In addition to the White House’s authorization of the DPA, DOE announced its intent to distribute $8 billion in funding to develop regional clean hydrogen hubs via its H2Hubs program. Each hub will connect hydrogen producers and consumers to accelerate adoption of the fuel. The Energy Policy Act of 2005, as amended by the 2021 Infrastructure Investment and Jobs Act, defines “clean hydrogen” as “hydrogen produced with a carbon intensity equal to or less than 2 kilograms of carbon dioxide equivalent produced at the site of production per kilogram of hydrogen produced.” Though the focus is on direct production emissions, DOE stated it intends to evaluate the full lifecycle emissions of each hub proposal and will give preference to those applications that reduce greenhouse gas emission across the entire lifecycle. DOE will accept proposals for hubs that can produce at least 50‒100 metric tons of hydrogen per day and consider the Biden administration’s commitment to environmental justice and underrepresented communities when reviewing the proposals. This week’s announcement is intended to provide funding seekers with guidance as they develop their proposals ahead of DOE’s formal funding opportunity announcement this fall. Previously announced regional projects like the Western Inter-State Clean Hydrogen Hub will benefit from the additional direction.
Clean Energy on Federal Lands
In the same announcement, the White House reiterated its commitment to permitting projects that produce and transmit clean energy on federal lands. Five key agencies—the departments of Interior, Agriculture, Defense, Energy, and the Environmental Protection Agency—are collaborating to expedite and increase the efficiency of environmental reviews for clean energy project proposals on federal lands. DOE is similarly seeking to efficiently collaborate with states, tribes, industry and other stakeholders to accelerate construction of transmission infrastructure to transport clean energy for use around the nation. The delays and roadblocks for permitting conventional renewable energy generation and transmission projects on federal lands will similarly stymie hydrogen projects, including DOE’s plan for regional hydrogen hubs, unless DOE firmly establishes itself as the leader and coordinator.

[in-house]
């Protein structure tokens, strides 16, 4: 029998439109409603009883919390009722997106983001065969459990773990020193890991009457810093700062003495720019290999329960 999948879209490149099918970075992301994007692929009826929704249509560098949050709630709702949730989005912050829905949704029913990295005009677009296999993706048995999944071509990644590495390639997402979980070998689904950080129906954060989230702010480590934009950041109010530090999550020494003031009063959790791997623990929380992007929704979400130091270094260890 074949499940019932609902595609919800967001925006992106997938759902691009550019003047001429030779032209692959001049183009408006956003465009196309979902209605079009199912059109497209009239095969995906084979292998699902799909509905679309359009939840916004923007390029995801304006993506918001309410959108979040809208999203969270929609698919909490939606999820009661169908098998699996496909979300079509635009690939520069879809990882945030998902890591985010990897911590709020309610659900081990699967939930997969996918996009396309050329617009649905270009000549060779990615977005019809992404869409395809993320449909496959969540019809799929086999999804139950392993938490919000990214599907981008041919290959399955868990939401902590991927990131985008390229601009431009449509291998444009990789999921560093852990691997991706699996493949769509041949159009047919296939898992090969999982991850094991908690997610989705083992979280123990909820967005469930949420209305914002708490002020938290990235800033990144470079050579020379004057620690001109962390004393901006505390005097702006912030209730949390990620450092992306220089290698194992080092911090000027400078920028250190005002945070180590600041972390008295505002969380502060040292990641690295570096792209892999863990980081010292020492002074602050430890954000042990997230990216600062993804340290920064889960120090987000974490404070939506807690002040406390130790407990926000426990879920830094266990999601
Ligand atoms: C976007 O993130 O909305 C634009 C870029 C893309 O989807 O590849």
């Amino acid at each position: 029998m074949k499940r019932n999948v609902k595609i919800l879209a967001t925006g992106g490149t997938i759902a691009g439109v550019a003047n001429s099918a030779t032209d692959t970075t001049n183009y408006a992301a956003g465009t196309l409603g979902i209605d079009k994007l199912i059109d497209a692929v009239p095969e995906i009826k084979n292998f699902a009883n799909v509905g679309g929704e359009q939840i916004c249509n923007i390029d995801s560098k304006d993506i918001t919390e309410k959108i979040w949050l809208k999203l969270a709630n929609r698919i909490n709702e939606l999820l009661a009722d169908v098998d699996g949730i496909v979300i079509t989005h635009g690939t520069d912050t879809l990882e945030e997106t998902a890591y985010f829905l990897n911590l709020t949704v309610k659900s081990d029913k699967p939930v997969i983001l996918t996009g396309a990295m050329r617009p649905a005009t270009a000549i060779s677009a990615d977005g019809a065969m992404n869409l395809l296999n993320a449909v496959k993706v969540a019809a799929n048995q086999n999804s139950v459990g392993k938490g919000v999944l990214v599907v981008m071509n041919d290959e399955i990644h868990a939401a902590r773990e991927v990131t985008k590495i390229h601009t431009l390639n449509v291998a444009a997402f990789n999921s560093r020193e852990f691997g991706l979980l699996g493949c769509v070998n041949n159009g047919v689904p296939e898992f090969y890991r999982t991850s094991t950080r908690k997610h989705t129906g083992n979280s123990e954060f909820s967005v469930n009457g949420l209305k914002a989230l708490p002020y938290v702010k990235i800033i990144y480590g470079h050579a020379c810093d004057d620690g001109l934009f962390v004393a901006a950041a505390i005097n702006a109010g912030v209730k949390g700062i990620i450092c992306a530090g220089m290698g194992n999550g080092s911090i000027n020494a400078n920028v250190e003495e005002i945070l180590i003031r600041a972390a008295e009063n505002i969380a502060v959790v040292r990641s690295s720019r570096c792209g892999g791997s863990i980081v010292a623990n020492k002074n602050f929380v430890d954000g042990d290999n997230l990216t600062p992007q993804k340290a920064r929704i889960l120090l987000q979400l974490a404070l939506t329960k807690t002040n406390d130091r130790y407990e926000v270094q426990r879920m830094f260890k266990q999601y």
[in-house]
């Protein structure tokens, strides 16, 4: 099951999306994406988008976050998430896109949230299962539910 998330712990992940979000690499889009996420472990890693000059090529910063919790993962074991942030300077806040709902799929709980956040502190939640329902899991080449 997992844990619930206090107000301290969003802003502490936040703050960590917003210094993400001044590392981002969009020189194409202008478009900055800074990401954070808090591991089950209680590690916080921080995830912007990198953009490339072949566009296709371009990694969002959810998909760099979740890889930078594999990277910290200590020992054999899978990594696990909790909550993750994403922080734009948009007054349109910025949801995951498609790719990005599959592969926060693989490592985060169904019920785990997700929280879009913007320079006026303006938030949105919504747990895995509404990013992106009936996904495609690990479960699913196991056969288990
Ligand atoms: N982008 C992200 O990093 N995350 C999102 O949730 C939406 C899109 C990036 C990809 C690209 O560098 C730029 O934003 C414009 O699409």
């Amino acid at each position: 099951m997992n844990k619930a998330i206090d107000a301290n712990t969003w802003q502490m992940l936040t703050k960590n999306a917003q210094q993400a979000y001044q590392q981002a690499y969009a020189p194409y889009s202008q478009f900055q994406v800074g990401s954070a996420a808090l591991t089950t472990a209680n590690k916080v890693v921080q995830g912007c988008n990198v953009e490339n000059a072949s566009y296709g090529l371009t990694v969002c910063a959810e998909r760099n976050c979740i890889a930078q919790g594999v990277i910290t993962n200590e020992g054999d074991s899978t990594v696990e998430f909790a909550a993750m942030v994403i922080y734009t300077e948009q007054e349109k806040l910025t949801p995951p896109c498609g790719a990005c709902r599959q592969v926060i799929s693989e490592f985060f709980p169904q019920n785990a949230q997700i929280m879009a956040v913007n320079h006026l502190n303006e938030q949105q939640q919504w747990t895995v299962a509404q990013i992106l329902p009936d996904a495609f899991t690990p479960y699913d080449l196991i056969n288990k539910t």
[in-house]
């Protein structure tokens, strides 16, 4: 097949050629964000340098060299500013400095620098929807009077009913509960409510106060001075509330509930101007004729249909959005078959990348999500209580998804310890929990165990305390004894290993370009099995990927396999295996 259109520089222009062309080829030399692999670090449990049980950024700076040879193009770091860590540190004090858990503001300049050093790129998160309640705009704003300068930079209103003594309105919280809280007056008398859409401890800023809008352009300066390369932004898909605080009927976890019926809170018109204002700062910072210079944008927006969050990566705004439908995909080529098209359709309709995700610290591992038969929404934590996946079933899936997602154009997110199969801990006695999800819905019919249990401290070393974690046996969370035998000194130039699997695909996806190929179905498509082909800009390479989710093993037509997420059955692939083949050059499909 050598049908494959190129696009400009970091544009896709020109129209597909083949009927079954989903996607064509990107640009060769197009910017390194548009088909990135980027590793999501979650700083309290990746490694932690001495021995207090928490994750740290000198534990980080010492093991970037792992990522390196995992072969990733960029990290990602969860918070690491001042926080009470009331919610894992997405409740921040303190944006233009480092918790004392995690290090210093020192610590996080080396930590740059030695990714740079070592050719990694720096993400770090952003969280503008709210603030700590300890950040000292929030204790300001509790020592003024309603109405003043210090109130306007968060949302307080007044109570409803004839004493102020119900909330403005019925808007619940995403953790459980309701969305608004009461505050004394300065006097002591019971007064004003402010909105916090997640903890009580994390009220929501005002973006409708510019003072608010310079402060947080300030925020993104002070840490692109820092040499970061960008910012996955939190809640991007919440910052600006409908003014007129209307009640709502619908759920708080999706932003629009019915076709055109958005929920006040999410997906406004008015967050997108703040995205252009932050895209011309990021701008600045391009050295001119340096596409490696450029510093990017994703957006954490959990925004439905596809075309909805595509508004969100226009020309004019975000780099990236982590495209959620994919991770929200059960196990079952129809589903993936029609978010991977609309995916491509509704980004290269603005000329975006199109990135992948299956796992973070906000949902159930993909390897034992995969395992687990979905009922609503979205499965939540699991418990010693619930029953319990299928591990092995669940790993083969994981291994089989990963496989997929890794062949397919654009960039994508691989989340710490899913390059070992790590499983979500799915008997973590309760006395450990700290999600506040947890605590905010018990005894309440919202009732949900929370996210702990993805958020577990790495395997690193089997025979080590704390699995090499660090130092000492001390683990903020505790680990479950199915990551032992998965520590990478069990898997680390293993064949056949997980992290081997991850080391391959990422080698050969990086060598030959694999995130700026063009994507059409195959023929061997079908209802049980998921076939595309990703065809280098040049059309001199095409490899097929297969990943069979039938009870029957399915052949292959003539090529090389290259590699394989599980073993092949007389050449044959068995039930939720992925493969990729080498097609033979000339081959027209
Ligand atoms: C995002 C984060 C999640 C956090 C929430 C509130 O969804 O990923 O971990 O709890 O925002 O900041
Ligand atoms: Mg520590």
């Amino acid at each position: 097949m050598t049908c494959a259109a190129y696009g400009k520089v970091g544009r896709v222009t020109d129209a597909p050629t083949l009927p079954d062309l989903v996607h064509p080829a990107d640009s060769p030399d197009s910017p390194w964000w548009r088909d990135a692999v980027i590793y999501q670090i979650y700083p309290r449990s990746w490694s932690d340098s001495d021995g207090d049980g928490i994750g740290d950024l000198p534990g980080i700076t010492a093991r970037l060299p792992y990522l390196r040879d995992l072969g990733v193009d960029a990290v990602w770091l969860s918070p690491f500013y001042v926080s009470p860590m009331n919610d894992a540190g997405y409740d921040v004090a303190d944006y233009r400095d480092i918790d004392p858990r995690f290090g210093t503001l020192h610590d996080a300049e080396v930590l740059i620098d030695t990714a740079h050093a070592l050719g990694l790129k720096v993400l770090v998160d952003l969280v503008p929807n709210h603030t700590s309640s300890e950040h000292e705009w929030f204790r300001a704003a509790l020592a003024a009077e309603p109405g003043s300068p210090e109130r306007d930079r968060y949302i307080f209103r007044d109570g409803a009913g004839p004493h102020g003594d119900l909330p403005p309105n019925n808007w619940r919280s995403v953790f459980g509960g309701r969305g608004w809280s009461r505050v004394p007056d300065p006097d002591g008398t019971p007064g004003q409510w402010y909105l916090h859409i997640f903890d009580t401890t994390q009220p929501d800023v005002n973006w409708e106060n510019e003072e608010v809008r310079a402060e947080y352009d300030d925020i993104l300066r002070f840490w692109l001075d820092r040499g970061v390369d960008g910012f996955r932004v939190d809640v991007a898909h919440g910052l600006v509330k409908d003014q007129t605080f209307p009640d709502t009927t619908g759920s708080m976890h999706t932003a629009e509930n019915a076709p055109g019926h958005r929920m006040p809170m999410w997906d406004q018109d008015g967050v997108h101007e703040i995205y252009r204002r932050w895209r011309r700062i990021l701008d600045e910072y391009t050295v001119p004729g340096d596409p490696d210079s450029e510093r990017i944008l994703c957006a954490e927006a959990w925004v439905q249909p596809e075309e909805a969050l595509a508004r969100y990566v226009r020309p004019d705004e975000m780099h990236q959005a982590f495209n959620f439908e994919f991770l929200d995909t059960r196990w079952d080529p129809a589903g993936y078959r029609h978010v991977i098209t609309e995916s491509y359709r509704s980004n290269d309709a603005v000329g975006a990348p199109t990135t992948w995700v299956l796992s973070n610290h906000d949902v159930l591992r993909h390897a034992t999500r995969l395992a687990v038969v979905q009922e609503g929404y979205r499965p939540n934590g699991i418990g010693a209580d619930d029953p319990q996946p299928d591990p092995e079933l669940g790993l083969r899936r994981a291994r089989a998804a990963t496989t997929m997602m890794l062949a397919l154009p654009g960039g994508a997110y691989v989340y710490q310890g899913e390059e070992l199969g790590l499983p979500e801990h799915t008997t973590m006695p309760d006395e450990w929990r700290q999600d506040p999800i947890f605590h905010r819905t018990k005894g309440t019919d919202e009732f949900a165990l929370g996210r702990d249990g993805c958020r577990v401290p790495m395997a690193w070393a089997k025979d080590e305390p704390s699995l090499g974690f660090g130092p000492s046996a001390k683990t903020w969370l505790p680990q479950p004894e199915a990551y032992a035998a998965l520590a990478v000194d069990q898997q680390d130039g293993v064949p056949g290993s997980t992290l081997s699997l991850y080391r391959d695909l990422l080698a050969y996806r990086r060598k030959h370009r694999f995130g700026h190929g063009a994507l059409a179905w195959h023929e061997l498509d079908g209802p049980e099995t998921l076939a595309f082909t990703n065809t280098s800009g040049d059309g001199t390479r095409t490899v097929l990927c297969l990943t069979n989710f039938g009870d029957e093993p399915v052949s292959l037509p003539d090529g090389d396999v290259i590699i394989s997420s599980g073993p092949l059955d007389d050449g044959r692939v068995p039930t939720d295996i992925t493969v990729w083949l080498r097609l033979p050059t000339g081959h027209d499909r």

This week’s announcements indicate the White House’s governmentwide approach to incentivizing a transition to clean energy and tackling climate change is picking up steam. Hydrogen, including the planned hubs, continues to play a key role in these efforts. Notably, the practical funding level of the DPA authorization will be constrained by the DPA’s budget. Congress has appropriated approximately $888 million for total DPA spending, but clean energy programs will compete for funding with other DPA priorities including producing COVID-19 vaccines, alleviating the shortage of baby formula, and supporting domestic mining and processing of strategic and critical minerals. Legislation is pending in both the House and the Senate to increase the annual appropriation for clean energy programs under the DPA to $10 million per year until 2030 but has been stalled for many months. Therefore, DOE’s announcement of its intent to pour $8 billion into regional hydrogen hubs may be the best source of funding to accelerate this critical technology.